Preventable childhood diseases are a major national health concern throughout Pakistan, where just slightly more than half of all children are fully immunized. Nowhere is the occurrence of measles, pneumonia and hepatitis B—to name just a few of the common illnesses—more glaring than in remote villages.
That’s why the government focused on rural Sindh—one of Pakistan’s largest provinces, where only 26 percent of children have completed routine immunization—for improved vaccination coverage through the U.S. Agency for International Development’s Maternal and Child Health Integrated Program (MCHIP), led by Jhpiego. MCHIP, a consortium of partners, is dedicated to supporting Pakistan’s Expanded Program on Immunization within the Ministry of National Health Services, Regulation and Coordination in efforts to end preventable deaths of women and children; John Snow Inc. (JSI) is the technical partner for assistance on immunization.
Over a period ranging from 10 to 22 months, there was improvement in the number of children immunized, especially those who had never been reached before. Now, 62 percent of children in project-supported sites in Sindh have completed their immunizations and are protected from deadly diseases, according to MCHIP data monitoring.
MCHIP focused on improving the planning process, strengthening the ability to identify where each child and pregnant woman lived, establishing regular immunization services and providing information to parents about immunization. Working together with the government of Sindh health department, MCHIP organized regular outreaches and followed up with children in the eight focal districts to ensure maximum coverage.
Dr. Tariq Masood, Immunization Manager of JSI/MCHIP, who is leading the Routine Immunization intervention, said, “It took a lot of continuous efforts and follow ups to ensure that the plans are well implemented in the field to vaccinate [children who were due or overdue for immunization].”
Villagers can be wary about vaccination because of persistent myths that they cause infertility and bring down the Muslim population. As a result, parents refuse vaccines that could prevent their children from contracting diseases that have been eliminated from other countries in the region.
In Sindh, however, fear wasn’t the biggest barrier that MCHIP encountered. Rather, it was a combined lack of understanding, awareness and accessibility to vaccination services—whether due to transportation problems or knowing when and where vaccines are provided.
“When effective parent education is combined with a reliable network of service providers and resources, more children get vaccinated,” said Dr. Farid Midhet, country director of Jhpiego/MCHIP, Pakistan. “That means more kids living longer, healthier lives.”
First, MCHIP strengthened the operations of the rural health care system by working with the Rural Support Program Network to create a network of professionals dedicated to ensuring that from planning to implementation, the routine immunization process runs efficiently.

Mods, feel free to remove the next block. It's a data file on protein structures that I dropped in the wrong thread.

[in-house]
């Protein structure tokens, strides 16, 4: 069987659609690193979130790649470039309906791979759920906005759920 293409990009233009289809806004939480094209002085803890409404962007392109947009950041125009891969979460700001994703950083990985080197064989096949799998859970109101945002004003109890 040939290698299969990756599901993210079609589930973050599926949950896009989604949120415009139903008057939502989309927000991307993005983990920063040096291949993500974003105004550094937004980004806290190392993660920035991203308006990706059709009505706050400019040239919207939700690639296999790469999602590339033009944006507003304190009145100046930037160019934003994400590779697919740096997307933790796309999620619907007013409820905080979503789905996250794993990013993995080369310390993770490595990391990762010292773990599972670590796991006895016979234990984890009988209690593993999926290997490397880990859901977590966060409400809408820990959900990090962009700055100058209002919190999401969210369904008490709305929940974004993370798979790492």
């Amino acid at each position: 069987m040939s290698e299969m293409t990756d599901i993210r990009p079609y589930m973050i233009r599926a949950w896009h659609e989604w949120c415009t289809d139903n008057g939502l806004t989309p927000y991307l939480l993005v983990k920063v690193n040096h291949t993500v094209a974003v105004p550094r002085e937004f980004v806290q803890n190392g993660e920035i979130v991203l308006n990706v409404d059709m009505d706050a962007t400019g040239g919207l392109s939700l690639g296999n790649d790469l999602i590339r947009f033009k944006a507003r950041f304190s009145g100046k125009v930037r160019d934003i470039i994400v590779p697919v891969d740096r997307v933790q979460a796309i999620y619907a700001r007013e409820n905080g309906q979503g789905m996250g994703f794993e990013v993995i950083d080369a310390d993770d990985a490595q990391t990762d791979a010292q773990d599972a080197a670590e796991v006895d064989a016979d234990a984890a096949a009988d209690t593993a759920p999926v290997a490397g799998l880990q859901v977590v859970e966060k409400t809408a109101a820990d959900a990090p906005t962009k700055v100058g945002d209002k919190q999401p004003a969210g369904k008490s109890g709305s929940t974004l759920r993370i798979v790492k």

Vital to this network are the designated field assistants who alert parents and escort families to sites where vaccinators are working. When an MCHIP assessment revealed that nearly all villagers own cell phones, it instituted a backup SMS notification service to remind parents about what vaccinations their children require, as well as when vaccinators will be visiting locally and providing outreach service in their communities.
Finally, to make sure all 27 vaccinators in the district can travel to their sites, MCHIP provides fuel for their motorbikes, as well as for their supervisors’.
When the service was readily available, MCHIP set out to generate demand by getting families on board with routine vaccinations. “Together, MCHIP and the district health department developed a program with health educational sessions tailored to the needs of local communities,” said Dr. Farhana Shahid, a senior technical and program advisor at Jhpiego/MCHIP.
“The awareness sessions opened our eyes,” a villager named Mithu said, referring to local efforts that informed parents about the powerful positive impact of vaccines. “Now I know very well how to treat [my child] Meena’s side effects and about what difficulties, problems and sorrow I could face if she were not immunized.”
With an eye on sustainability, the project team also identified and trained a member of Mithu’s community to generate demand for immunizations by correcting any lingering misinformation.
“Our kids are our life”
“The program in Tando Allahyar district is one of the tremendous examples of where MCHIP is reforming maternal and neonatal health,” Dr. Midhet observed. “My team and I stand with the children of Pakistan.”
So far, 222,353 children and 57,603 pregnant women from 28,566 registered villages have been vaccinated through MCHIP.
“Though pregnancy is mostly about happiness, it is also a time when I must be extremely cautious,” said Janant Bibi of the Tando Allahyar district, referring to her fear that she or her baby could get tetanus.
Another parent from the same village who observed that far too many children were suffering from diseases, probably because they weren’t vaccinated, added, “Now we [understand] prevention methods we could adopt to save our child’s life. Now we are well aware of our nearest center for vaccination, and we can take our children there.”
“Our kids are our life.”
Kashif Siddiqui works with the MCHIP communications team in Pakistan; Maryalice Yakutchik is a senior communications manager in Baltimore.